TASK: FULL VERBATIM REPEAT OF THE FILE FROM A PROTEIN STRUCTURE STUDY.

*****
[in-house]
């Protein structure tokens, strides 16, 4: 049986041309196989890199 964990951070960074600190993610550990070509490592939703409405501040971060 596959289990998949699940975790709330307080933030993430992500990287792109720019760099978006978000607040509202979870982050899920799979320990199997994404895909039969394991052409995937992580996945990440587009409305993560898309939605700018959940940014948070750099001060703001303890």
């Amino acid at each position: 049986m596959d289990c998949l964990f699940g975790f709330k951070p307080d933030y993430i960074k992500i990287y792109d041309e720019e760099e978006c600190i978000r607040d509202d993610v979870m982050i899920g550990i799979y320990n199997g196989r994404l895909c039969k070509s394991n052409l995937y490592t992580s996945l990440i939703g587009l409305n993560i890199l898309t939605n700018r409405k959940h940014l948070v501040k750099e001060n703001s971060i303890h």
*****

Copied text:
[in-house]
């Protein structure tokens, strides 16, 4: 049986041309196989890199 964990951070960074600190993610550990070509490592939703409405501040971060 596959289990998949699940975790709330307080933030993430992500990287792109720019760099978006978000607040509202979870982050899920799979320990199997994404895909039969394991052409995937992580996945990440587009409305993560898309939605700018959940940014948070750099001060703001303890």
């Amino acid at each position: 049986m596959d289990c998949l964990f699940g975790f709330k951070p307080d933030y993430i960074k992500i990287y792109d041309e720019e760099e978006c600190i978000r607040d509202d993610v979870m982050i899920g550990i799979y320990n199997g196989r994404l895909c039969k070509s394991n052409l995937y490592t992580s996945l990440i939703g587009l409305n993560i890199l898309t939605n700018r409405k959940h940014l948070v501040k750099e001060n703001s971060i303890h």